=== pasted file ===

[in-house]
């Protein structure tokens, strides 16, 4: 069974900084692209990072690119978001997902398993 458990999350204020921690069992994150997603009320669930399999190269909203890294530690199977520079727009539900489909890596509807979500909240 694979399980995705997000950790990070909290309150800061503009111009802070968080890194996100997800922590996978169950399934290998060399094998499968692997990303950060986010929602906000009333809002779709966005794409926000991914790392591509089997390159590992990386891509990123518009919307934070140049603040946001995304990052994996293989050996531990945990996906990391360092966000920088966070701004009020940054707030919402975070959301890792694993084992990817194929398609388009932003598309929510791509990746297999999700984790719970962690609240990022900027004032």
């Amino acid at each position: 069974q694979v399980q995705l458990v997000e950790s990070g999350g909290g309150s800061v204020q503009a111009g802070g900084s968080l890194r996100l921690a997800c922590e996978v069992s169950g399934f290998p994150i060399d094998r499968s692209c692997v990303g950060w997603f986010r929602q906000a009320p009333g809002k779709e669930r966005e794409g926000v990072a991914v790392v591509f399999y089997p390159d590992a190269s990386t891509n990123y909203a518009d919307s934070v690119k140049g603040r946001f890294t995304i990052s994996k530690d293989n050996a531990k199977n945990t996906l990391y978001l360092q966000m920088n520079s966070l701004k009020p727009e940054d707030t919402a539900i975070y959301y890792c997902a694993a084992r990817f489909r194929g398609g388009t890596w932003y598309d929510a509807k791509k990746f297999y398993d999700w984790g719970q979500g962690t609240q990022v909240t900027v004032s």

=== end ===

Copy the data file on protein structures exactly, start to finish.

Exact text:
[in-house]
């Protein structure tokens, strides 16, 4: 069974900084692209990072690119978001997902398993 458990999350204020921690069992994150997603009320669930399999190269909203890294530690199977520079727009539900489909890596509807979500909240 694979399980995705997000950790990070909290309150800061503009111009802070968080890194996100997800922590996978169950399934290998060399094998499968692997990303950060986010929602906000009333809002779709966005794409926000991914790392591509089997390159590992990386891509990123518009919307934070140049603040946001995304990052994996293989050996531990945990996906990391360092966000920088966070701004009020940054707030919402975070959301890792694993084992990817194929398609388009932003598309929510791509990746297999999700984790719970962690609240990022900027004032």
């Amino acid at each position: 069974q694979v399980q995705l458990v997000e950790s990070g999350g909290g309150s800061v204020q503009a111009g802070g900084s968080l890194r996100l921690a997800c922590e996978v069992s169950g399934f290998p994150i060399d094998r499968s692209c692997v990303g950060w997603f986010r929602q906000a009320p009333g809002k779709e669930r966005e794409g926000v990072a991914v790392v591509f399999y089997p390159d590992a190269s990386t891509n990123y909203a518009d919307s934070v690119k140049g603040r946001f890294t995304i990052s994996k530690d293989n050996a531990k199977n945990t996906l990391y978001l360092q966000m920088n520079s966070l701004k009020p727009e940054d707030t919402a539900i975070y959301y890792c997902a694993a084992r990817f489909r194929g398609g388009t890596w932003y598309d929510a509807k791509k990746f297999y398993d999700w984790g719970q979500g962690t609240q990022v909240t900027v004032s």